Raise minimum age to buy cigarettes to decrease use, study says

Raising the minimum age to purchase tobacco products to 21 or 25 years old would significantly reduce their use and tobacco-related illnesses in the United States, a study published Thursday found, suggesting that states and local authorities should consider passing such laws.

If the minimum age was raised to 19 years old, smoking prevalence would decrease 3 percent by 2100. It would decrease by 12 and 16 percent in the same period if the legal age was raised to 21 or 25 years old, according to the study conducted by the influential Institute of Medicine and a panel of experts.

U.S. smoking rates have dropped sharply from 42 percent of the population in 1964 to 18 percent today. Along with many other measures aimed at curbing smoking during that period, states have established minimum legal ages, mostly at 18 years old. The U.S. Food and Drug Administration, which sponsored the report, cannot increase the minimum age to buy tobacco in the country from 18, but states and local authorities can do so.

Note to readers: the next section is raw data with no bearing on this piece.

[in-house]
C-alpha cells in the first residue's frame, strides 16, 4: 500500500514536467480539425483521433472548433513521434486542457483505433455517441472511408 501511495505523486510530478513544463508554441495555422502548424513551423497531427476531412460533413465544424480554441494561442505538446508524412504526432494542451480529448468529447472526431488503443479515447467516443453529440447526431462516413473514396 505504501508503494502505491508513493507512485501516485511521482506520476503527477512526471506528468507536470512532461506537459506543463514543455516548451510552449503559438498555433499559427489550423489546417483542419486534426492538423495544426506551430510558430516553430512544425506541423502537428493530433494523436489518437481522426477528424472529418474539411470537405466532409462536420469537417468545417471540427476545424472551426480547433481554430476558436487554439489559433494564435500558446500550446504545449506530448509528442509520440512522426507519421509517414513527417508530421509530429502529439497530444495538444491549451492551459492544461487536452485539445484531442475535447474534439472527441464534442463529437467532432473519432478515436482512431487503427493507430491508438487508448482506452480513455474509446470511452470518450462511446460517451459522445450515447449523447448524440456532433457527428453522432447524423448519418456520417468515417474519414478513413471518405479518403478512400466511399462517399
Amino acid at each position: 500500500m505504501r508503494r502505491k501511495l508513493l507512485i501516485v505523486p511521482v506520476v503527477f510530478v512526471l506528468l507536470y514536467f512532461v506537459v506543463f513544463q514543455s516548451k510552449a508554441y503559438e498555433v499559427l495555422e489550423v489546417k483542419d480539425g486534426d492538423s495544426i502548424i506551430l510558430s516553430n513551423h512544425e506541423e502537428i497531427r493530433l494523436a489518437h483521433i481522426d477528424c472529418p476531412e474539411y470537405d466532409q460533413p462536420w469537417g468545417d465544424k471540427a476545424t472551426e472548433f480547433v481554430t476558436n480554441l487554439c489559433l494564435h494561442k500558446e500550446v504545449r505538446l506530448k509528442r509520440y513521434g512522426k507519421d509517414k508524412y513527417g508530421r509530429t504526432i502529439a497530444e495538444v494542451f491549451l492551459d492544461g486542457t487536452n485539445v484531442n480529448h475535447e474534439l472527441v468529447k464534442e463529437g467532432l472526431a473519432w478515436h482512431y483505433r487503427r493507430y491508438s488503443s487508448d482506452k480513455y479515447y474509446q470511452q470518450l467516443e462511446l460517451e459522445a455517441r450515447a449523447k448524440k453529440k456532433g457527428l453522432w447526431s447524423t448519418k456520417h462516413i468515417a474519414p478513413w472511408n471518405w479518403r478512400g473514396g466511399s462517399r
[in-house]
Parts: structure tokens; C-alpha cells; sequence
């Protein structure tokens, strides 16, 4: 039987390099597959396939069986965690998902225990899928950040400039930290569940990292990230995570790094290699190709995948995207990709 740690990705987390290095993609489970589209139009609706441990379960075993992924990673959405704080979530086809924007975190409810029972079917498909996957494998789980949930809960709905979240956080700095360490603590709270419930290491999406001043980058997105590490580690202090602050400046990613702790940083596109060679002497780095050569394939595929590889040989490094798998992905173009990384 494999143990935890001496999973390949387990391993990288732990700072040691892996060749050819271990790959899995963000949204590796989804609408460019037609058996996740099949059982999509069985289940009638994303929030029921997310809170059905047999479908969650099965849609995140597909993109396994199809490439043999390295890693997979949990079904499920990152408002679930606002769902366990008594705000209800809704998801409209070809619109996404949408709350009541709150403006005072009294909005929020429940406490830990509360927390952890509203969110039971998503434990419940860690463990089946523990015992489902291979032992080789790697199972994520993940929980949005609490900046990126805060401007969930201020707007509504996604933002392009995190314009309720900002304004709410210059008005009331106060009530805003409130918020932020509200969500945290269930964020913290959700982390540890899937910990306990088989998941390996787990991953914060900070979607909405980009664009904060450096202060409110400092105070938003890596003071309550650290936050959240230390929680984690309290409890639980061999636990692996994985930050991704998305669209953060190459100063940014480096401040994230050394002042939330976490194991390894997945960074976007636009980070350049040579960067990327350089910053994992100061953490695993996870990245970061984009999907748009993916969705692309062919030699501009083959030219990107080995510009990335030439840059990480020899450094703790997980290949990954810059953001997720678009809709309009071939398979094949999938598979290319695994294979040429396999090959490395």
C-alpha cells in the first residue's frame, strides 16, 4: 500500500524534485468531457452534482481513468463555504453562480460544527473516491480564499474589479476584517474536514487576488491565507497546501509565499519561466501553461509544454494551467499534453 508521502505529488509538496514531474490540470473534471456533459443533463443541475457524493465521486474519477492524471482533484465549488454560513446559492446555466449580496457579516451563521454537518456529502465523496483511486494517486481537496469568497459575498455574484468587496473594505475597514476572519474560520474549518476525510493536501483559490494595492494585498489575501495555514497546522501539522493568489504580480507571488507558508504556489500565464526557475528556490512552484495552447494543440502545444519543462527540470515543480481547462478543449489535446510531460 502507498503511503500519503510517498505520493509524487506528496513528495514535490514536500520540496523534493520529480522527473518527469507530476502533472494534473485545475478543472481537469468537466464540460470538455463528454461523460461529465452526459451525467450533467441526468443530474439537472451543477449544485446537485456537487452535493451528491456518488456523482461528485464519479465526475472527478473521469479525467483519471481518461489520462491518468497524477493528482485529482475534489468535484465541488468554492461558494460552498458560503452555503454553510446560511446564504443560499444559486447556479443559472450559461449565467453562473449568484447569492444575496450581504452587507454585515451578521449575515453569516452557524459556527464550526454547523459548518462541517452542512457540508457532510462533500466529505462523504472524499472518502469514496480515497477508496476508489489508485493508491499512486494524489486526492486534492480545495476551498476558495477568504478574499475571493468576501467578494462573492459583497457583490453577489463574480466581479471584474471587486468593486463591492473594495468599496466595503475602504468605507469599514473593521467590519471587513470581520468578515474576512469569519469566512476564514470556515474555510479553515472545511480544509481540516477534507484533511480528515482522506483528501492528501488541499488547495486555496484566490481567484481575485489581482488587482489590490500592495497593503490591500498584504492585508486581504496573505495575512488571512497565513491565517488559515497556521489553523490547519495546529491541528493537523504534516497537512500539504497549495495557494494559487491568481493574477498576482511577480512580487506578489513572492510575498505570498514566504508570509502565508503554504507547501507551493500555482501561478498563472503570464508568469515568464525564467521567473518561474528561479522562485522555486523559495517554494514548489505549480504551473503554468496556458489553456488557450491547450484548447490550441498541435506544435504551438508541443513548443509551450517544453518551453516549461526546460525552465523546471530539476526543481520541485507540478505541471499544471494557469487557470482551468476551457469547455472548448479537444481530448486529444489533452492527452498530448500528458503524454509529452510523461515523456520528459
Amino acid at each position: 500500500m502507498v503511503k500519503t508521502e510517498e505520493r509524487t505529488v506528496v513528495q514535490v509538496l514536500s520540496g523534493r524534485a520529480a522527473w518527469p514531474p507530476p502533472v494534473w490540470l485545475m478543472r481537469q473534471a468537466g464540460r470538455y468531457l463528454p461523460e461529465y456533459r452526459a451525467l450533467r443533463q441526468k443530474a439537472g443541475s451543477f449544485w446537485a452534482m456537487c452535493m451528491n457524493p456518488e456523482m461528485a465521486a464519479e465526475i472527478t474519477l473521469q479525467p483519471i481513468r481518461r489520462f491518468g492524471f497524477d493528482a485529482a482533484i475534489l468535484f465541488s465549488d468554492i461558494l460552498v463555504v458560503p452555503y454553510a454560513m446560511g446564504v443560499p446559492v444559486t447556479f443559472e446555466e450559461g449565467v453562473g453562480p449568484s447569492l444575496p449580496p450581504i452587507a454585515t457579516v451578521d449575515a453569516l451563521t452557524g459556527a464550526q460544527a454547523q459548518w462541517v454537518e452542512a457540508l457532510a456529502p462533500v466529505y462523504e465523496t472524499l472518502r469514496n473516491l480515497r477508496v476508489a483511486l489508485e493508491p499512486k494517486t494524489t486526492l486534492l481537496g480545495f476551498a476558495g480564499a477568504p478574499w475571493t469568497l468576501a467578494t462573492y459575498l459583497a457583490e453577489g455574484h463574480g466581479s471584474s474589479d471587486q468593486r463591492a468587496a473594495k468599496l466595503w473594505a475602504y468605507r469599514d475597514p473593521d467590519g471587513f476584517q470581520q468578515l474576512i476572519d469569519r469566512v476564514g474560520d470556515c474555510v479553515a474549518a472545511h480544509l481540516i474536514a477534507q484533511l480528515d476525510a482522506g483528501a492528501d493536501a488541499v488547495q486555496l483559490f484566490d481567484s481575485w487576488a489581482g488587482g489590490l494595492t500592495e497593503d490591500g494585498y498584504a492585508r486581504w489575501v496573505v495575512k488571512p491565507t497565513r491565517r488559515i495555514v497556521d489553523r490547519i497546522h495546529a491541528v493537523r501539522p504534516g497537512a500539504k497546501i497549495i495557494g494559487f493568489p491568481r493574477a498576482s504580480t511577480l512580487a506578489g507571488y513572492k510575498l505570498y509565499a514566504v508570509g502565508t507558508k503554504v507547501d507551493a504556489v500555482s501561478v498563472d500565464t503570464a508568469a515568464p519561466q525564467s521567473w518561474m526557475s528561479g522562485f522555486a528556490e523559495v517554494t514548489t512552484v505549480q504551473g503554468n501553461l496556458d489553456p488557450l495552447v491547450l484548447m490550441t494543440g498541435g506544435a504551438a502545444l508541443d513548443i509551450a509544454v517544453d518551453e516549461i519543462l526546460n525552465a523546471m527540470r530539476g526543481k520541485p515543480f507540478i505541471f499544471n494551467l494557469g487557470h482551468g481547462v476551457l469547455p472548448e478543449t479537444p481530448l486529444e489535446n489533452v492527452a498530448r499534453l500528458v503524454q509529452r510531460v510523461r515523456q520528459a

Four states - Alabama, Alaska, New Jersey and Utah - have increased the minimum age to buy cigarettes to 19 years old. New York City and some cities in Massachusetts have increased it to 21 years old.

Read the full story on FoxNews.com

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